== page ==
- Tom Holland rescues fan getting squashed by autograph hounds Tuesday 7:14 PM
- What is incel ‘Chadfishing’? Tuesday 6:36 PM
- Facebook to give France data on users suspected of hate speech Tuesday 5:29 PM
- This 89-year-old man is stunned by all the technology around him—in 1930 Tuesday 5:21 PM
- Wayfair refuses to stop furnishing migrant detention centers Tuesday 4:48 PM
- Woah! How did Keanu Reeves get so small? Tuesday 4:37 PM
- The centrist argument against Sanders’ student loan plan is getting ripped apart Tuesday 4:08 PM
- Jonathan Frakes confirms that you’re right in yet another meme Tuesday 3:56 PM
- Meryl Streep, Ariana Grande set to star in Netflix’s ‘The Prom’ Tuesday 3:35 PM
- ‘Stranger Things’ Season 3 goodies are here just in time Tuesday 3:01 PM
- Kim Kardashian’s shapewear line Kimono is already getting called out Tuesday 2:11 PM
- ‘Aggretsuko’ tones down the rage in season 2 Tuesday 1:13 PM
- TikTok is being used to call out predators Tuesday 12:41 PM
- Republican congressman wants to defund PBS over the gay rat wedding Tuesday 12:39 PM
- Elizabeth Warren calls for sweeping overhaul of U.S. elections Tuesday 11:47 AM
Will MLB crack down on personal livestreaming at games?
Another Opening Day for our nation’s pastime includes a new wrinkle that might delight many, but provide some digital headaches for Major League Baseball.
As the series of games for the 2015 season began, so did fans become amateur broadcasters, armed with smartphones and livestreaming apps such as Meerkat and Periscope. For the most part, the live clips were either done en route to the game, during pregame ceremonies, or even in the parking lot. Most drew large numbers of followers, many from outside the U.S., tickled at the chance to get a glimpse of a professional baseball game.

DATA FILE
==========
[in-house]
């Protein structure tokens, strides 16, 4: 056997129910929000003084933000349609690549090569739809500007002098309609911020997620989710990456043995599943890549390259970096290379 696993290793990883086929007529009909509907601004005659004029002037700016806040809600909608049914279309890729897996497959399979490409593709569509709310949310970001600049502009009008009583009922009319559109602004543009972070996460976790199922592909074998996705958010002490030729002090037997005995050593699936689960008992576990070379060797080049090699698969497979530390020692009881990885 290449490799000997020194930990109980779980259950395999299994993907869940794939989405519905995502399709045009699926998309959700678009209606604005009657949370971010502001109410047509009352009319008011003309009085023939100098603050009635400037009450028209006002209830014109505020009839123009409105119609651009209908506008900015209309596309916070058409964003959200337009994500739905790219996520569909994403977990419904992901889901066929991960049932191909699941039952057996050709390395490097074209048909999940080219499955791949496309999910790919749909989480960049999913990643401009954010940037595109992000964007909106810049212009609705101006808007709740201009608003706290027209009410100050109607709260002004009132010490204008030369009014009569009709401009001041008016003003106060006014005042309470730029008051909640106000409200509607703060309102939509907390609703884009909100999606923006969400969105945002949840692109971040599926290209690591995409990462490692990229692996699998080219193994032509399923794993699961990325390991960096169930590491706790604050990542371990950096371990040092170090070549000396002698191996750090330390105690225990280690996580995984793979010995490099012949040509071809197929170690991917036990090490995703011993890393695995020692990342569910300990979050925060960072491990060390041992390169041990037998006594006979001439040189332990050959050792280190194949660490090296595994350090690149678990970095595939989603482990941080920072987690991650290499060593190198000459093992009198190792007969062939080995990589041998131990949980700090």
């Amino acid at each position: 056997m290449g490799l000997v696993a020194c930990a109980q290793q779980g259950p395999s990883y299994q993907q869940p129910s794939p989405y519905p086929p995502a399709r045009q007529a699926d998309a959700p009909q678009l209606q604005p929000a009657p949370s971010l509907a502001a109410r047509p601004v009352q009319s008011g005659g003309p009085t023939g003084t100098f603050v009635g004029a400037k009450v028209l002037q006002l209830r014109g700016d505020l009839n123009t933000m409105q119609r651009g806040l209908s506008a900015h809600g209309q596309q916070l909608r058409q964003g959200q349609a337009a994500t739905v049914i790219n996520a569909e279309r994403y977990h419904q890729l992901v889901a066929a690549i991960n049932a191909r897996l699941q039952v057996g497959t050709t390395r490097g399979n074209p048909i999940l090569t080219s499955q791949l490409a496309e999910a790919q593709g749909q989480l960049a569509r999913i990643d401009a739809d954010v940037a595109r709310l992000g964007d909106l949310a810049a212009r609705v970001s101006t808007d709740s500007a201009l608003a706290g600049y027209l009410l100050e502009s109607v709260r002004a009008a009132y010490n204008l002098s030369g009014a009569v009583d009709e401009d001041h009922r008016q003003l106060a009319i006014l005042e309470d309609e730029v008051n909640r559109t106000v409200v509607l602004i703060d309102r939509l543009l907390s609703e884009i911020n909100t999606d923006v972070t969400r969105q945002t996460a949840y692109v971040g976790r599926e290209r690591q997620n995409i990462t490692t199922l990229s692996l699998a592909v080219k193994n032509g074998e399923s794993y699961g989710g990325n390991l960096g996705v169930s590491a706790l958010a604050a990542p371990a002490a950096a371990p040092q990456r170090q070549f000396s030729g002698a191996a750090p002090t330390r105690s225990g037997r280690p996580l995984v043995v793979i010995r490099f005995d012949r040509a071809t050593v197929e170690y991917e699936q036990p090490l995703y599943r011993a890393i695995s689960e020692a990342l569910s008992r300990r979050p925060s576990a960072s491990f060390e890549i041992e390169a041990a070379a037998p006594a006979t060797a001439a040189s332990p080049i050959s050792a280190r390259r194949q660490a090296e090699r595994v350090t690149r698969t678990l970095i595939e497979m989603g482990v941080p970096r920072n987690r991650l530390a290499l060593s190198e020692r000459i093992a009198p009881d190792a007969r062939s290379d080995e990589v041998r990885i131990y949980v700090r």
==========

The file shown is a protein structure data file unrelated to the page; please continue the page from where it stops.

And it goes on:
Much to the chagrin of MLB, which receives billions in broadcast revenue from networks who pay to televise (or stream) game action, a legion of fans streaming live game action will quickly become an issue. Someone sitting in the upper deck of Yankee Stadium or first base side of Dodger Stadium can sit undetected by ushers and broadcast the game as long as his cell battery runs.
Today, with most ballparks lacking decent Wi-Fi, the footage is choppy and close to unwatchable, making Meerkat and Periscope sportscasts more of a curiosity than an alternative way to watch a baseball game for free.
Fast forward to a time when stadiums improve their public Wi-Fi capabilities, and these socialcasters develop advanced algorithms to better manage capacity. MLB, notorious for coming down hard on those who shoot live game action on their video cameras for later upload on YouTube, might need to take action.
Major league teams are closing their eyes, and hoping for the best, perhaps visualizing the nightmare that comes with closely monitoring fan behavior.
“[It’s] against MLB rules to broadcast games live and therefore, if we determine any fan is attempting to do so through their phone or other similar device, we will require them to cease doing so,” Josh Rawitch, senior vice president of communications for the Arizona Diamondbacks told the Daily Dot. “Clearly it is a bit of a challenge but we will work with Major League Baseball to ensure that we protect our broadcast partners’ rights.”
Good luck with that.
Photo via Gabriel Argudo, Jr./Flickr (CC BY 2.0)
Allen Weiner has been a market research analyst in the area of new media and technology since 1994. He’s worked as writer, publisher and newspaper executive. He is the co-founder and publisher of Kombucha Network and the former managing vice president of Gartner.